Alternative Computing Models: Part 3 — Electronic Analog Computing
In this third article of alternative computing models, we’ll explore electronic analog computing. As you’ll see from building your own analog computer with only a handful of inexpensive parts, analog computing can be as simple as automating a circular slide rule.
Although mechanical analog computing dates back to at least 2,000 years and the Greek Antikythera mechanism, modern analog computing dates back to the turn of the 20th century and the development of military targeting systems. These early systems — called fire control systems — were employed by the Royal Navy and later by the Imperial Russian Navy in World War I.
Similarly, thanks to military funding for R&D, the first fully electronic analog computing dates to 1942 and World War II. These embedded or onboard computers were used as guidance systems for German V-2 rockets.
After the war, development of analog computers accelerated in domestic, government, and military markets. For example, in 1952, RCA developed a room-sized computer consisting of 4,000 vacuum tubes.
The early electronic analog computers were fast — even by today’s standards — when applied to modeling and simulation of systems. By the early 1960s, affordable electronic analog computing was available to the enthusiast market through familiar brands such HeathKit, Edmund Scientific, and General Electric.
I purchased my first analog computer (a kit from Edmund Scientific) in 1965.
I have to admit that for the price (around $50) I was initially disappointed when I received the kit in the mail. It consisted of a cardboard box, three potentiometers, a switch, a small galvanometer, a double A battery holder, a few feet of 22 Ga wire, and three printed discs.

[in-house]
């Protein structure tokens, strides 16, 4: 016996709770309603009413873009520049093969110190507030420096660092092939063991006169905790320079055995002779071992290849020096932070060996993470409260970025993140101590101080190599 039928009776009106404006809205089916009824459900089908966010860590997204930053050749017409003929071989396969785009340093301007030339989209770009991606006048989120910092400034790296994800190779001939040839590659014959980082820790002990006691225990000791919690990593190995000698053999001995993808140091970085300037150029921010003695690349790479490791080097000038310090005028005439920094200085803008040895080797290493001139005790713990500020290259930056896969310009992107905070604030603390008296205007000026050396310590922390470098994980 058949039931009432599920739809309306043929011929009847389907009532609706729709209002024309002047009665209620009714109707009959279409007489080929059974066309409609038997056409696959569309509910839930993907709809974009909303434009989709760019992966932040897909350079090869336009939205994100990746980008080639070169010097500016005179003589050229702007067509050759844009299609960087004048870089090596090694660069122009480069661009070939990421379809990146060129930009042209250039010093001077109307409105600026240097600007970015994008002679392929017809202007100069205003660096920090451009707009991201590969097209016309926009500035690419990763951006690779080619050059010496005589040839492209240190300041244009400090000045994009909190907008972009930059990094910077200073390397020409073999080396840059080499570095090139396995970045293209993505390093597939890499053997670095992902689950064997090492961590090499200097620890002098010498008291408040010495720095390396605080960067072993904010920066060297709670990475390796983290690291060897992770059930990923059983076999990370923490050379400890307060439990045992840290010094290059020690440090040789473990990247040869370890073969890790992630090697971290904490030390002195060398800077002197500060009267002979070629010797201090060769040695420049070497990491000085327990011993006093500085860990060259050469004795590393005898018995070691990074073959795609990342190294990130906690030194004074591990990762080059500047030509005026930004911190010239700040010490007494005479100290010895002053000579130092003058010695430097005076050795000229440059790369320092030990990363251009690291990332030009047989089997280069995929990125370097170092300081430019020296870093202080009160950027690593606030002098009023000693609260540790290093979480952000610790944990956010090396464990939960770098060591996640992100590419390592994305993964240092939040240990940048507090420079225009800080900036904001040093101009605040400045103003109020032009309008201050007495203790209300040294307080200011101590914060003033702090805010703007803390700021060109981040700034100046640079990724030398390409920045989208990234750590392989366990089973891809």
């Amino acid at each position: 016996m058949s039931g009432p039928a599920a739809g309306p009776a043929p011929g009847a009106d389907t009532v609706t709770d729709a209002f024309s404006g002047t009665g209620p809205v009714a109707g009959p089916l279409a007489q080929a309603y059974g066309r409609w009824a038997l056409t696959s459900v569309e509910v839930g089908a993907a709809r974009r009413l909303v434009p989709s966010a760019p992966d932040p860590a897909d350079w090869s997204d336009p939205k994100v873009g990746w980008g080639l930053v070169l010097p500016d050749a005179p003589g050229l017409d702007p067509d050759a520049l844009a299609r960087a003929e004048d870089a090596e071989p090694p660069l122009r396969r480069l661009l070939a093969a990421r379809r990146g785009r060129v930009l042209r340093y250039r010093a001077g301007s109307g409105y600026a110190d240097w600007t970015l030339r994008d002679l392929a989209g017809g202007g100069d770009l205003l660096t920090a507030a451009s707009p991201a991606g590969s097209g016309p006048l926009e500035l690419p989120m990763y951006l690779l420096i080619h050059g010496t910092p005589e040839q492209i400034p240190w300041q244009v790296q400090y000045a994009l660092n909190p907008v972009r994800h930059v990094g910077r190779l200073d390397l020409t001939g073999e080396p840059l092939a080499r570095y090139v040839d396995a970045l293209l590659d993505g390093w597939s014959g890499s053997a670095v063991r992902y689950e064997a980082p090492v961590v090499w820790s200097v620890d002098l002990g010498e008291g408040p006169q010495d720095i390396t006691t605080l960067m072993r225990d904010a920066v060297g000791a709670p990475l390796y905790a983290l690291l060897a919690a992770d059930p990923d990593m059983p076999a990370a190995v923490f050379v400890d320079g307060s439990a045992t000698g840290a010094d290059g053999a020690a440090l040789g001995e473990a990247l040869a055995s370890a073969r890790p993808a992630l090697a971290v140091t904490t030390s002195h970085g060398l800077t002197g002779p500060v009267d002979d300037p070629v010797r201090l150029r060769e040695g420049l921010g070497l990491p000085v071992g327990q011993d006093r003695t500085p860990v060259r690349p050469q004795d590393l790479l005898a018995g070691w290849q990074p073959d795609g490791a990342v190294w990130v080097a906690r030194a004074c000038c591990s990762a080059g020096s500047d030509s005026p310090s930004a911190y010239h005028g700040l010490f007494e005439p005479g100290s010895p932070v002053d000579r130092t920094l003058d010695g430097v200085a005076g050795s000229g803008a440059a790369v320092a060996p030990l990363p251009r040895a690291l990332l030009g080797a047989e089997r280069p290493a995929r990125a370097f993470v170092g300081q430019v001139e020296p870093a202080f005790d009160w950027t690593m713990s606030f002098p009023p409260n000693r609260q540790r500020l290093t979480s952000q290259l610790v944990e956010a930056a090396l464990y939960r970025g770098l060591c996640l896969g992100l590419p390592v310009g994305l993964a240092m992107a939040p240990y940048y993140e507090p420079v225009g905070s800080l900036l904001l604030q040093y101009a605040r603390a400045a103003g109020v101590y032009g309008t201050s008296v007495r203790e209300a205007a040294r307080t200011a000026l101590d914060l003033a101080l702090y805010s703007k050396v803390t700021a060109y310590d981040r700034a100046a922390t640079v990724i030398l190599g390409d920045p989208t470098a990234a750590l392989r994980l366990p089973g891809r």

Despite the flimsy construction, the completed kit worked as advertised. I could multiply two numbers and read the product, add logarithms, and compute basic trig functions. The answers were accurate to within about 5% — almost as good as what I could achieve with my Picket slide rule.
My first experience with a “real” analog computer came several years later in the bilge of an old tugboat. I had to repair the automatic navigation system — a fully operational analog computer system based on a tube-type amplifier, a magnetic compass sensor, a rudder control motor, and a speed sensor.
Today, ships, boats, and just about every vehicle out there uses much more accurate GPS digital control systems that rely on satellites for position and speed information.
To understand basic electronic analog computing, we’re going to recreate a modified version of my Edmund Scientific computer kit from 60 years ago. Figure 1 shows the user interface which consists of three potentiometers and a galvanometer that I repurposed from a 1960’s circuit